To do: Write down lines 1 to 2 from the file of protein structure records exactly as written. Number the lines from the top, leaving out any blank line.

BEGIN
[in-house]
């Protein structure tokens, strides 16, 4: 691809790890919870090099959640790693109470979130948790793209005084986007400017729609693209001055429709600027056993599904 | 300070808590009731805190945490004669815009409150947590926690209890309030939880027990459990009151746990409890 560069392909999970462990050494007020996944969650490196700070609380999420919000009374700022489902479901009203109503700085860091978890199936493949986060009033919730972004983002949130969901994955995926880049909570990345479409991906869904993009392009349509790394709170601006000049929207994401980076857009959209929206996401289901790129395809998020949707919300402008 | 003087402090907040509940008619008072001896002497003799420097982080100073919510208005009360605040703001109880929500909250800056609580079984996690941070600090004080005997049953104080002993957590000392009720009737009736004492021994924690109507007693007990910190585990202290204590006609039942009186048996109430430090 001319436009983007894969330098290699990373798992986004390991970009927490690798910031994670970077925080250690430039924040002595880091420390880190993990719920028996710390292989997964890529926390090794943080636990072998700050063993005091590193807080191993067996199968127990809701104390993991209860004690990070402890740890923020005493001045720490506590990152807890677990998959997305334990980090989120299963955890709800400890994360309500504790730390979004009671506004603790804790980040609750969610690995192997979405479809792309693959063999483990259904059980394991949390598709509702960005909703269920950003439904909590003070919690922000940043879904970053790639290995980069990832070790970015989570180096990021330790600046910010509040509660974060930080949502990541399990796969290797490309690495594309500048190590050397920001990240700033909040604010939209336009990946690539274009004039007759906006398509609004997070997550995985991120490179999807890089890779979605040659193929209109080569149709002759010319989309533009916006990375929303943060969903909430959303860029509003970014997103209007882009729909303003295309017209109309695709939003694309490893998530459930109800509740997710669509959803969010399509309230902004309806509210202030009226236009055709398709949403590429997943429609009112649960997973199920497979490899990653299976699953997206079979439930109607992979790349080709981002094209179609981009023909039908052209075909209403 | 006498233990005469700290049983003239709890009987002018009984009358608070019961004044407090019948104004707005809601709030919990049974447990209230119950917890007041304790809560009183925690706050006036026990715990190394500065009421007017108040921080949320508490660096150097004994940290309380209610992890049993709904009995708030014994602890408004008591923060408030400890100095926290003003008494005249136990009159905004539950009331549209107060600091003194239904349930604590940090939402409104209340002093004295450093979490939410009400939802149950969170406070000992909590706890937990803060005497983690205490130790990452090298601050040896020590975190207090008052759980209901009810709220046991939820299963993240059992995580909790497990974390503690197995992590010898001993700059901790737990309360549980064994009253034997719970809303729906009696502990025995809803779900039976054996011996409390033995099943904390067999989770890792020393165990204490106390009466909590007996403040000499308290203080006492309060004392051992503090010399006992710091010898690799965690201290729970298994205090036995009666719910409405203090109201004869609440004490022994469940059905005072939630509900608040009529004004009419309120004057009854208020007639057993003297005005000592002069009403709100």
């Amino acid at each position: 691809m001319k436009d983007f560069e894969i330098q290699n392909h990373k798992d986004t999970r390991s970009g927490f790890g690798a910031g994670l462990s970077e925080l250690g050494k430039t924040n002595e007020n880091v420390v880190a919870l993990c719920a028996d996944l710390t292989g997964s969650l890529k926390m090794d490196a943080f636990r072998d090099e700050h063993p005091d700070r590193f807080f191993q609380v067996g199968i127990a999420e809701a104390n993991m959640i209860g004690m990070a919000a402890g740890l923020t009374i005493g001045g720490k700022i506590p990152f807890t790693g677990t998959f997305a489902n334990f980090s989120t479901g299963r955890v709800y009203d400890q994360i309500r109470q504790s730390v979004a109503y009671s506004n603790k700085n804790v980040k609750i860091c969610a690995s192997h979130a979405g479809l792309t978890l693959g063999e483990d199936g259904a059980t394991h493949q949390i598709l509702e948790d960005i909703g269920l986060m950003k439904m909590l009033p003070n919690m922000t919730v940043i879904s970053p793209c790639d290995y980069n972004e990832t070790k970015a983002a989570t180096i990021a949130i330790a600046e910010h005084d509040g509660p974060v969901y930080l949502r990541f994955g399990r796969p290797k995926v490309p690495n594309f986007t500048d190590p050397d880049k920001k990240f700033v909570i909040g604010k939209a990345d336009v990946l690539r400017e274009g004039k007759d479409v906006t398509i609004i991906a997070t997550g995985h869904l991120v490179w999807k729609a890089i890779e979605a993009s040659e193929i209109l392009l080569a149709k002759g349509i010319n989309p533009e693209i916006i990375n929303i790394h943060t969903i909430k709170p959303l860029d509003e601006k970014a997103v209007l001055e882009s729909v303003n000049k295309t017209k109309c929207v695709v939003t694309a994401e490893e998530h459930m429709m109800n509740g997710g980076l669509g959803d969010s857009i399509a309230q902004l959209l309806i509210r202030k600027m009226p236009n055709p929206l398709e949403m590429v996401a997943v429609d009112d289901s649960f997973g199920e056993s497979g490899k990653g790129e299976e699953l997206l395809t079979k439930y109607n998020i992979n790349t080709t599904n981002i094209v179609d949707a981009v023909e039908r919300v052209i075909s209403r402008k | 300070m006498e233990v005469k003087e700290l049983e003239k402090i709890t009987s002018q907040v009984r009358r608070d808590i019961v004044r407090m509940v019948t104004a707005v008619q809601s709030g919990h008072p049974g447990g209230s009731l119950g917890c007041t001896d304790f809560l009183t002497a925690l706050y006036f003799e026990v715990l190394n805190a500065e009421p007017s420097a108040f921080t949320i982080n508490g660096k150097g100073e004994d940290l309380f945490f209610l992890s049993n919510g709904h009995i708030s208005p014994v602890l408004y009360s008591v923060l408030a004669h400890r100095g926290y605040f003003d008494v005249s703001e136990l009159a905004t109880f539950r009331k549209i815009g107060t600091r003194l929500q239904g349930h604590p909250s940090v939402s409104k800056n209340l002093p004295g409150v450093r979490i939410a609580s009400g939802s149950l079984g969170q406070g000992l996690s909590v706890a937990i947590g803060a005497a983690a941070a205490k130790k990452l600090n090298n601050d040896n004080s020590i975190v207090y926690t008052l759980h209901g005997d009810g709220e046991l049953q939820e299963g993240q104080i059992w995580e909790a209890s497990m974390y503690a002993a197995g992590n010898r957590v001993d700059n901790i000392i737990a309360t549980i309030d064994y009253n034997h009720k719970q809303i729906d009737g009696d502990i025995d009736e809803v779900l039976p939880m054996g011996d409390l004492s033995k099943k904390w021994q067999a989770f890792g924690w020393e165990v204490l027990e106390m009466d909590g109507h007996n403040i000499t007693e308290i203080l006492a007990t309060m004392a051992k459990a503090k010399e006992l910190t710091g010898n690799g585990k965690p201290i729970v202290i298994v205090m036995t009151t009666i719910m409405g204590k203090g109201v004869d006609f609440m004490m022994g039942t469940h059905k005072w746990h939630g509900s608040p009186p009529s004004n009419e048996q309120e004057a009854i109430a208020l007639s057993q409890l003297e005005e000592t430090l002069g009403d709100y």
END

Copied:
[in-house]
């Protein structure tokens, strides 16, 4: 691809790890919870090099959640790693109470979130948790793209005084986007400017729609693209001055429709600027056993599904 | 300070808590009731805190945490004669815009409150947590926690209890309030939880027990459990009151746990409890 560069392909999970462990050494007020996944969650490196700070609380999420919000009374700022489902479901009203109503700085860091978890199936493949986060009033919730972004983002949130969901994955995926880049909570990345479409991906869904993009392009349509790394709170601006000049929207994401980076857009959209929206996401289901790129395809998020949707919300402008 | 003087402090907040509940008619008072001896002497003799420097982080100073919510208005009360605040703001109880929500909250800056609580079984996690941070600090004080005997049953104080002993957590000392009720009737009736004492021994924690109507007693007990910190585990202290204590006609039942009186048996109430430090 001319436009983007894969330098290699990373798992986004390991970009927490690798910031994670970077925080250690430039924040002595880091420390880190993990719920028996710390292989997964890529926390090794943080636990072998700050063993005091590193807080191993067996199968127990809701104390993991209860004690990070402890740890923020005493001045720490506590990152807890677990998959997305334990980090989120299963955890709800400890994360309500504790730390979004009671506004603790804790980040609750969610690995192997979405479809792309693959063999483990259904059980394991949390598709509702960005909703269920950003439904909590003070919690922000940043879904970053790639290995980069990832070790970015989570180096990021330790600046910010509040509660974060930080949502990541399990796969290797490309690495594309500048190590050397920001990240700033909040604010939209336009990946690539274009004039007759906006398509609004997070997550995985991120490179999807890089890779979605040659193929209109080569149709002759010319989309533009916006990375929303943060969903909430959303860029509003970014997103209007882009729909303003295309017209109309695709939003694309490893998530459930109800509740997710669509959803969010399509309230902004309806509210202030009226236009055709398709949403590429997943429609009112649960997973199920497979490899990653299976699953997206079979439930109607992979790349080709981002094209179609981009023909039908052209075909209403 | 006498233990005469700290049983003239709890009987002018009984009358608070019961004044407090019948104004707005809601709030919990049974447990209230119950917890007041304790809560009183925690706050006036026990715990190394500065009421007017108040921080949320508490660096150097004994940290309380209610992890049993709904009995708030014994602890408004008591923060408030400890100095926290003003008494005249136990009159905004539950009331549209107060600091003194239904349930604590940090939402409104209340002093004295450093979490939410009400939802149950969170406070000992909590706890937990803060005497983690205490130790990452090298601050040896020590975190207090008052759980209901009810709220046991939820299963993240059992995580909790497990974390503690197995992590010898001993700059901790737990309360549980064994009253034997719970809303729906009696502990025995809803779900039976054996011996409390033995099943904390067999989770890792020393165990204490106390009466909590007996403040000499308290203080006492309060004392051992503090010399006992710091010898690799965690201290729970298994205090036995009666719910409405203090109201004869609440004490022994469940059905005072939630509900608040009529004004009419309120004057009854208020007639057993003297005005000592002069009403709100």